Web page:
timwest

Tim West's 2015 S&P500 Stock Market Forecast

SP:SPX   S&P 500 Index
8812 views
106
In the past three years I have published a forecast for the market for the entire year and this year I am putting myself on the line again for no benefit to myself other than to draw out what I foresee and to get your reactions.

There is no way to disprove my forecast, so I will only be judged after the fact and even then it is just a best guess based on currently known factors, which are in themselves difficult to know what is discounted by the market and what the market is looking for down the road.

If you look at my past projections, you might want to take note and check back in from time to time to see how this is panning out.

Based on the continuity of the advance with each quarterly range moving steadily ahead from the previous quarter, I think it is fair to say this has been a fairly powerful bull market fueled by modest revenue gains and massive corporate buybacks and Federal Reserve injections.

If you remove the leveraging from the Fed, Corporations and Margin Account Buying, I feel confident that the market would be significantly lower. But, given that the overall market has had two massive bear market declines in the past 15 years, I think a more logical bear market is one that moves sideways to down over time instead of violently down at one time.

I can see violent declines to shake out weak-longs (margin buyers) and then I can see more violent rallies to bring those buyers back into the market only to reverse and shake them back out again. I think this is going to be a market-makers market. Selling rallies and buying declines is going to be a profitable strategy this year. 5% declines can be bought and 5% rallies can be sold and sold short.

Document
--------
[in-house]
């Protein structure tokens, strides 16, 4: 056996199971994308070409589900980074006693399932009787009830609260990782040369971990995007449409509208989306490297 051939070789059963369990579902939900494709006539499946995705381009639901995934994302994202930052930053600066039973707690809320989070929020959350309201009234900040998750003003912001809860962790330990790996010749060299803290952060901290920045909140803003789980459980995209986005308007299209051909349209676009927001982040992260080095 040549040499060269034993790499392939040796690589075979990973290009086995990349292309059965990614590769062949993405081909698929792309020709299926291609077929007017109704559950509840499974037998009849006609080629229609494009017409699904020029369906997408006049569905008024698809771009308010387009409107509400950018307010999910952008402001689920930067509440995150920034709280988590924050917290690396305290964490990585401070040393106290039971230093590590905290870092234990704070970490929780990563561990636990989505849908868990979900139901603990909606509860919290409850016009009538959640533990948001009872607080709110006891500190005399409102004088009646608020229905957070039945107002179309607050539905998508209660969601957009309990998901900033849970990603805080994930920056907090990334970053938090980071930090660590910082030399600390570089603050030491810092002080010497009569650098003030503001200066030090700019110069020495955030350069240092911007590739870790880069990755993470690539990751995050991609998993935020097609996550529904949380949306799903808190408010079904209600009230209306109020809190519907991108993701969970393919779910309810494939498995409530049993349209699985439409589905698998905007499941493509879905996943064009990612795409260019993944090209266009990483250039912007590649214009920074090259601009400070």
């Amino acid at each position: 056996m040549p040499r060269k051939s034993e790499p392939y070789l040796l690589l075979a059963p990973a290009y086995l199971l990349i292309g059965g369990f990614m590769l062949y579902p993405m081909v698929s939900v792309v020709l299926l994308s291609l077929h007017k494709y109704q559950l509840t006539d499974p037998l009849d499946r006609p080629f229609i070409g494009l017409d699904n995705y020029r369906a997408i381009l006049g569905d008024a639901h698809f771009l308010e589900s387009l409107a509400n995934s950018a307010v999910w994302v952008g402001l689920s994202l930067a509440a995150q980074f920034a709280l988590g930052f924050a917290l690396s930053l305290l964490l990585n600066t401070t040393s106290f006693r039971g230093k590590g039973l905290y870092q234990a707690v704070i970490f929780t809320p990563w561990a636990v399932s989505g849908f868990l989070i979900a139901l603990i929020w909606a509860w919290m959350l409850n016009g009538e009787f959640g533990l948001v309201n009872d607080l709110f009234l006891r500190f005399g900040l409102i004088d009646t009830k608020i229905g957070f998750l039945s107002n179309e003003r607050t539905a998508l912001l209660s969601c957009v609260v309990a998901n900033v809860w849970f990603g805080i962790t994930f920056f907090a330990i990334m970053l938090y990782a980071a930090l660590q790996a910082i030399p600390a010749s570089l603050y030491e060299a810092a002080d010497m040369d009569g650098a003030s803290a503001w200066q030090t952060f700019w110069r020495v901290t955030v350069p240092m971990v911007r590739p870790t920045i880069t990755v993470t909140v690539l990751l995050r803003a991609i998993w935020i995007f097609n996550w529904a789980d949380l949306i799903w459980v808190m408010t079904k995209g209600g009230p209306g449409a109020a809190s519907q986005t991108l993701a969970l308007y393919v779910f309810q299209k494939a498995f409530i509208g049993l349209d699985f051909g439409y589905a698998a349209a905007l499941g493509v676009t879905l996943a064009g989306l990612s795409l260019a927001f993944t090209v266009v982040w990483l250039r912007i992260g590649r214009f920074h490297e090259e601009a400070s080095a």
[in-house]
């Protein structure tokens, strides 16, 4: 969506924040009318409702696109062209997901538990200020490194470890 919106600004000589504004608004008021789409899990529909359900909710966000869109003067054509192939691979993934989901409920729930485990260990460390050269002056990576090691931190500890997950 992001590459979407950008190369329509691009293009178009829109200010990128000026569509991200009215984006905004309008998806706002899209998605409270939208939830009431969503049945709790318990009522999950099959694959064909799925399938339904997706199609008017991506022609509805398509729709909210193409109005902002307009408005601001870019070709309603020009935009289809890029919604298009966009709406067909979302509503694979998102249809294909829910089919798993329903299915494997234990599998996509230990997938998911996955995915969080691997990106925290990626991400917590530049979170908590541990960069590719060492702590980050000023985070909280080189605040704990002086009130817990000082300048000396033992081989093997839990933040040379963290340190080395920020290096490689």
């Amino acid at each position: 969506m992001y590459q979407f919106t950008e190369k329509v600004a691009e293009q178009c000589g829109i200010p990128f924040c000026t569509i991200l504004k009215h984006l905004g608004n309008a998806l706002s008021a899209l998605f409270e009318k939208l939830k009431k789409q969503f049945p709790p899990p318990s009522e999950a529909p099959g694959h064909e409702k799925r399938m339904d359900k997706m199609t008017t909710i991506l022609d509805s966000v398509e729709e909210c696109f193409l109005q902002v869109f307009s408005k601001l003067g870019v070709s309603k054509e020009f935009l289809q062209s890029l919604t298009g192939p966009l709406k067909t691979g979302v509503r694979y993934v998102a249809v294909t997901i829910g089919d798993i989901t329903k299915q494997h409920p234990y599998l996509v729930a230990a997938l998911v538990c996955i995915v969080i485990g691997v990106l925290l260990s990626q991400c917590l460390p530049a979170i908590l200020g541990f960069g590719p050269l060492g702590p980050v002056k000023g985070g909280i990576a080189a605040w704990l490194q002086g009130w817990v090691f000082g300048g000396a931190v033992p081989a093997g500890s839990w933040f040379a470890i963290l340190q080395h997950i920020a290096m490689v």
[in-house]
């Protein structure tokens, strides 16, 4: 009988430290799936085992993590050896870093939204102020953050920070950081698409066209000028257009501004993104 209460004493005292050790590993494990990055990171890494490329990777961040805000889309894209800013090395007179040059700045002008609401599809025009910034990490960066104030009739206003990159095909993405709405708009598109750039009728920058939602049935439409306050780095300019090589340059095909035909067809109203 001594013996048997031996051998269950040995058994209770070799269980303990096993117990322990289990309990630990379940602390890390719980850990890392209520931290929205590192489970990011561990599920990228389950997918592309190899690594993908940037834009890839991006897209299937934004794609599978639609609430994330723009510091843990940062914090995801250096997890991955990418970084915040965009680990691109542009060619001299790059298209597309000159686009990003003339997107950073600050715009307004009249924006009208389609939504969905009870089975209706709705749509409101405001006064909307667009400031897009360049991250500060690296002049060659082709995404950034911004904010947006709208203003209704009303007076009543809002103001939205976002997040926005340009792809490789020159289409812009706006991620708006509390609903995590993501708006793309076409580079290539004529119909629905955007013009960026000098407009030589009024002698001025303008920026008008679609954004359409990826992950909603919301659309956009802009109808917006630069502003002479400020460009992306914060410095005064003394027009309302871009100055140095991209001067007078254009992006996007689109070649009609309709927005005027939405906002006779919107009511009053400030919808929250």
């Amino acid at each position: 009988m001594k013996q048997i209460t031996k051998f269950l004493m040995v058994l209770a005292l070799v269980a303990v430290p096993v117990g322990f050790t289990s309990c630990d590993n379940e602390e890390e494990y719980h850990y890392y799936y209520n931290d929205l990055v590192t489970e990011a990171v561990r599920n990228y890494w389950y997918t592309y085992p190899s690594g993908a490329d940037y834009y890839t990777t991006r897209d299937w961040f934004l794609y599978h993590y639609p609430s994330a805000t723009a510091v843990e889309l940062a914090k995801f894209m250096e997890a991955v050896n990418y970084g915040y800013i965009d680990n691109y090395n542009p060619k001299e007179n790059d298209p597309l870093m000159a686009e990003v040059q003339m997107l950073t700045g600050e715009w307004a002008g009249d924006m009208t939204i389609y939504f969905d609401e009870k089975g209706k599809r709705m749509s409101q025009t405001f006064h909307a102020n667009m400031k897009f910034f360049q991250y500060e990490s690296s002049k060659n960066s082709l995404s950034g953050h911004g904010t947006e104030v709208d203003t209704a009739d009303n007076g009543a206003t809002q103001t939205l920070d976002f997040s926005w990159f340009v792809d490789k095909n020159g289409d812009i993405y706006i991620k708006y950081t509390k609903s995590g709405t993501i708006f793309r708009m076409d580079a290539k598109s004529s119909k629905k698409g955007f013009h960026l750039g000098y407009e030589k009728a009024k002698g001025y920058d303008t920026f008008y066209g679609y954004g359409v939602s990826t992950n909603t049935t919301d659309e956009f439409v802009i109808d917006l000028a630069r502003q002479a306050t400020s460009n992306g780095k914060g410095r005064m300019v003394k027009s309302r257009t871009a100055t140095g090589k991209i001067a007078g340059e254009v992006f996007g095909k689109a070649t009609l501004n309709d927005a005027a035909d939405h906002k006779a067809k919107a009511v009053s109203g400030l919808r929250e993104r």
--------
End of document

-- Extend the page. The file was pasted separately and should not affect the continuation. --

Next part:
I am looking for the year end to finish at the lows.

(NOTE: I can create another forecast for the DIA/DJIA as I have done since 2011 - See "Links to Related Charts")

Major bullish factors:
1. Fallen oil prices a major benefit to grease the economic engine and fuel consumer spending.
2. Corporations sitting on massive piles of retained earnings (but they are buying back stock and boosting dividends, but not reinvesting in their businesses).
3. Corporate profit margins are at rich levels.
4. The Federal Reserve is still keeping money cheap to borrow, hoping to stoke the economy.
5. Stocks are cheap relative to bonds because interest rates are so low. Inflation is low because of the internet and massive competition.

Major Bearish Factors:
1. Rising Dollar is a sign that foreign investors are flooding in at high prices, hurting our economic competitiveness.
2. Margin Buying is keeping the stock market afloat and could be unwound at any time for any reason.
3. The Government raised tax rates on stock gains once, and look to raise them again. In the past, rising capital gains rates is bearish .
4. Interest rates are the key lever to stock prices, if rates go up the stock market will go down.
5. The global economy is weak and China is steadily getting into a weak position. Demographics suggest weak spending for many years as boomers retire and cut back spending.

I suggest investing in stocks individually and avoiding the "overall market indexes". Know what you own and don't diversify. Understand what impacts each of your investments and don't count on a rising tide to lift your portfolio. It will take individual corporate success to drive growth in your portfolio. The era of "free market returns" is behind us, especially with interest rates at give away levels, which is hurting our retirees and savers. And lastly, as the Presidential Campaigns get into full swing by year end, the rhetoric and fear mongering will keep a chill on the overall market. As a strong-minded candidate takes the lead in the polls, the markets can then navigate the cross-currents that are in place now.

Happy Investing in 2015.

Tim

12:28AM, Monday, February 9, 2015

Subscribe to my indicator package KEY HIDDEN LEVELS $10/mo or $100/year and join me in the trading room KEY HIDDEN LEVELS here at TradingView.com